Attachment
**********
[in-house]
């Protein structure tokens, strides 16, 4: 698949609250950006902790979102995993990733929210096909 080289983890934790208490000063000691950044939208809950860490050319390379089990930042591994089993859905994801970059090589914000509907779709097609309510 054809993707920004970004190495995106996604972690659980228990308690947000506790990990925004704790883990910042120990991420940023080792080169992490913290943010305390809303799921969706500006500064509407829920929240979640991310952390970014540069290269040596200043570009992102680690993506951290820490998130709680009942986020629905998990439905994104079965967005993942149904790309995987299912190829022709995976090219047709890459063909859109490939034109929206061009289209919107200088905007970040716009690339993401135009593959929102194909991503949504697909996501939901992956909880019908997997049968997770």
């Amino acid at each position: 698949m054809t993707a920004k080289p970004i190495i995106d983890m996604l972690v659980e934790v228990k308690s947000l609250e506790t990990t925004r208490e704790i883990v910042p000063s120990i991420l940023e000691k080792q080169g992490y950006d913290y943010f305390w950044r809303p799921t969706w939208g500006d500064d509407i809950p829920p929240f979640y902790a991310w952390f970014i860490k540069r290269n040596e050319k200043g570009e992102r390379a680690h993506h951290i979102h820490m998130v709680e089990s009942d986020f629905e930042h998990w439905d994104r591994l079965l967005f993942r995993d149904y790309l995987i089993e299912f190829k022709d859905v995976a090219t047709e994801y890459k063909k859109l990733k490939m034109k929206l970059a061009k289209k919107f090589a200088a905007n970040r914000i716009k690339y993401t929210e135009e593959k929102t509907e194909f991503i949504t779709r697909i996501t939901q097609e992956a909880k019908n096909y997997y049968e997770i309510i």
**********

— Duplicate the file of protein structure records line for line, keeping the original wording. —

[in-house]
């Protein structure tokens, strides 16, 4: 698949609250950006902790979102995993990733929210096909 080289983890934790208490000063000691950044939208809950860490050319390379089990930042591994089993859905994801970059090589914000509907779709097609309510 054809993707920004970004190495995106996604972690659980228990308690947000506790990990925004704790883990910042120990991420940023080792080169992490913290943010305390809303799921969706500006500064509407829920929240979640991310952390970014540069290269040596200043570009992102680690993506951290820490998130709680009942986020629905998990439905994104079965967005993942149904790309995987299912190829022709995976090219047709890459063909859109490939034109929206061009289209919107200088905007970040716009690339993401135009593959929102194909991503949504697909996501939901992956909880019908997997049968997770």
């Amino acid at each position: 698949m054809t993707a920004k080289p970004i190495i995106d983890m996604l972690v659980e934790v228990k308690s947000l609250e506790t990990t925004r208490e704790i883990v910042p000063s120990i991420l940023e000691k080792q080169g992490y950006d913290y943010f305390w950044r809303p799921t969706w939208g500006d500064d509407i809950p829920p929240f979640y902790a991310w952390f970014i860490k540069r290269n040596e050319k200043g570009e992102r390379a680690h993506h951290i979102h820490m998130v709680e089990s009942d986020f629905e930042h998990w439905d994104r591994l079965l967005f993942r995993d149904y790309l995987i089993e299912f190829k022709d859905v995976a090219t047709e994801y890459k063909k859109l990733k490939m034109k929206l970059a061009k289209k919107f090589a200088a905007n970040r914000i716009k690339y993401t929210e135009e593959k929102t509907e194909f991503i949504t779709r697909i996501t939901q097609e992956a909880k019908n096909y997997y049968e997770i309510i």